The money the Queen receives from the Duchy – a portfolio of land, property and assets held in trust for the Sovereign – increased by 4.9 percent, figures for the 2017-18 financial year have shown.
The net surplus the head of state received from the Duchy, which is used to fund her public and private activities, rose from £19.2 million to £20.1 million.
Nathan Thompson, chief executive officer and clerk of the Duchy Council, said: “This has been another positive year for the Duchy with strong growth in almost all of our business sectors.
“The continued push on restoration and a more focused in-house approach to the management of our surveys has served us well this year and contributed significantly to further improving tenant relations, reducing voids and increasing efficiency.”
The Duchy of Lancaster has seen the value of its holdings increase by 2.9 percent, rising from £518.7 million to £533.8 million.
It is the custodian of thousands of hectares across England and Wales, including key urban developments, historic buildings, high-quality farm land and areas of great natural beauty.
The estate is not subject to corporation tax as it is not a separate legal entity for tax purposes, but the Queen voluntarily pays income tax on revenue she receives from the Duchy.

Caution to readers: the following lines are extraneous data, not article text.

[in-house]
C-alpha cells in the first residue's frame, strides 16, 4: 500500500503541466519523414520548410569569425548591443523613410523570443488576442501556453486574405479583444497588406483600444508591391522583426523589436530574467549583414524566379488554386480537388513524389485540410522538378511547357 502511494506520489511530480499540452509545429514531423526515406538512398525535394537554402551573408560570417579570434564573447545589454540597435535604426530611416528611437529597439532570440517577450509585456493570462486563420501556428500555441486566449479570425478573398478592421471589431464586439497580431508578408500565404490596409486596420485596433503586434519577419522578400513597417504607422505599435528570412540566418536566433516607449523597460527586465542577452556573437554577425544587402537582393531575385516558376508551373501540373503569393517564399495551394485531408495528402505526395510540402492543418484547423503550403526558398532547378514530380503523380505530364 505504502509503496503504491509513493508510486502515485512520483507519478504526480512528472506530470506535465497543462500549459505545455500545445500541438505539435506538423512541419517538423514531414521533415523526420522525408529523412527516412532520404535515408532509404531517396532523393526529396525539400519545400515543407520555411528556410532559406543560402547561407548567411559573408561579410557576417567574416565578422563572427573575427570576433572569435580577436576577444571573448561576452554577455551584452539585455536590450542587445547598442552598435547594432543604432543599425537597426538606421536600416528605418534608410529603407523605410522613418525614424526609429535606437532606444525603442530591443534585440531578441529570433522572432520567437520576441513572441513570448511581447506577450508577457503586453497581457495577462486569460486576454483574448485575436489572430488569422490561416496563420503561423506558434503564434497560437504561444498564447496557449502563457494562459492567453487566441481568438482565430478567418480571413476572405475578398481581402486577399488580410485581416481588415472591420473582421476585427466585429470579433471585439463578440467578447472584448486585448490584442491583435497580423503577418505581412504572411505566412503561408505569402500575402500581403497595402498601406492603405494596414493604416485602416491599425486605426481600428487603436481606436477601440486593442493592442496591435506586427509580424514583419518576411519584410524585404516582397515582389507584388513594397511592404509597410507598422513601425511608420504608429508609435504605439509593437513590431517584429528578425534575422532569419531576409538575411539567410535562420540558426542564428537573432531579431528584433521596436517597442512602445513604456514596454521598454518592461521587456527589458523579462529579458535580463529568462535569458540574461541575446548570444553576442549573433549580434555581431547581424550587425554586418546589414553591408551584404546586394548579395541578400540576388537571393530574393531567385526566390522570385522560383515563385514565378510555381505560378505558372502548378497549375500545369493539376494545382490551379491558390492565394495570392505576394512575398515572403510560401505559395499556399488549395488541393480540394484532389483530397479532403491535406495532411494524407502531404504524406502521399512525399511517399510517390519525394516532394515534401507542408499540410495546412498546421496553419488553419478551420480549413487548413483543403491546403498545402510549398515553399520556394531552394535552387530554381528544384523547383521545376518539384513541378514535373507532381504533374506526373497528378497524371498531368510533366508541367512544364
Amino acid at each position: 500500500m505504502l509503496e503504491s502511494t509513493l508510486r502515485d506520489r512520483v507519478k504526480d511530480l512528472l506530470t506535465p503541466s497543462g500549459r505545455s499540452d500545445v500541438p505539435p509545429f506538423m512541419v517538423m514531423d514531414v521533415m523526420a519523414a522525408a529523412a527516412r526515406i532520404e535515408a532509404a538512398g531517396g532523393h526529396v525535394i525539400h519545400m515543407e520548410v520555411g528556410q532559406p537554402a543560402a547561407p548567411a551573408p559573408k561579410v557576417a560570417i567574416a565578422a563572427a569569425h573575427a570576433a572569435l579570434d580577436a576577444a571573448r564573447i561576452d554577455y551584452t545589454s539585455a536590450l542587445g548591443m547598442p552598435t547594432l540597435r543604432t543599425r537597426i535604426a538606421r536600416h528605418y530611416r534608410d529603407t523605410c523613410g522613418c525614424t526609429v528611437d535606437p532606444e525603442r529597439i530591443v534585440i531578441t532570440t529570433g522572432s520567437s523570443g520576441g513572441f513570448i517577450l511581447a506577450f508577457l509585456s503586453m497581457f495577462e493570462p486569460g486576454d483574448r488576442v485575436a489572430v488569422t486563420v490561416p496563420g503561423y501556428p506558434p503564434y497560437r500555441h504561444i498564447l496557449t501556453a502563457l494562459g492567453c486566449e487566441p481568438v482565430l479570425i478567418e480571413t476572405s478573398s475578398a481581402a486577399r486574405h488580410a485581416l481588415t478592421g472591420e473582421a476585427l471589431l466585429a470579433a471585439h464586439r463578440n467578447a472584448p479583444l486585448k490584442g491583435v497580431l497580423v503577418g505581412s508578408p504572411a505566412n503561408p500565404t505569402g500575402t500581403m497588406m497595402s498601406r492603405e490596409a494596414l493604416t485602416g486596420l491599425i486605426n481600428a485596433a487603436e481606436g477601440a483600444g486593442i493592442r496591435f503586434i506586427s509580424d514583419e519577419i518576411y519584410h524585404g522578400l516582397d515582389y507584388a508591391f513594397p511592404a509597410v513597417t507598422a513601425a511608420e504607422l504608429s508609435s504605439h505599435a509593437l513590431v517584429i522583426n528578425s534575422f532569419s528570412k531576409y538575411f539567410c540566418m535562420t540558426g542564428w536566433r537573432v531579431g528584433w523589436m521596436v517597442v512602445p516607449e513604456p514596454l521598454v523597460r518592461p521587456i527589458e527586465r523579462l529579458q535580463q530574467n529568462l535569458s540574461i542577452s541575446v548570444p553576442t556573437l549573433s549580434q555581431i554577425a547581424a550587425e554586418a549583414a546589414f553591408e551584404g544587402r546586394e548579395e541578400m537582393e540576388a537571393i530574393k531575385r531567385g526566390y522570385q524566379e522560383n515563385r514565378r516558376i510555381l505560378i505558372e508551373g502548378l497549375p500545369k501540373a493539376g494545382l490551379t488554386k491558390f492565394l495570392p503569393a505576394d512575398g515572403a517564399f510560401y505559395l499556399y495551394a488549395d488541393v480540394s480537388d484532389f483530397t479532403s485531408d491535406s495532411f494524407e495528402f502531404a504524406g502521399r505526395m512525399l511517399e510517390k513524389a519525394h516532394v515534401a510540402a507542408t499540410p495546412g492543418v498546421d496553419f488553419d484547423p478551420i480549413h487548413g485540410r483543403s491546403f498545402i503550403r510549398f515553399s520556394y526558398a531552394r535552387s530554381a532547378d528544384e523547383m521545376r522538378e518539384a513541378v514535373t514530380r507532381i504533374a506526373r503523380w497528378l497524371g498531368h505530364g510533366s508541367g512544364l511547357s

Royal accounts released last month showed the Queen’s annual expenditure soared by around 13 percent as a decade-long programme of renovations began at Buckingham Palace.
The taxpayer funds received by the monarchy to pay for official duties and other expenditure – the Sovereign Grant – rose from £42.8 million to £45.7 million, with payroll costs, travel and property maintenance all increasing compared with the previous year.
The Queen’s expenditure also rose from £41.9 million to £47.4 million, while there was a 16 percent rise in the income generated by the royal household to supplement the core Sovereign Grant.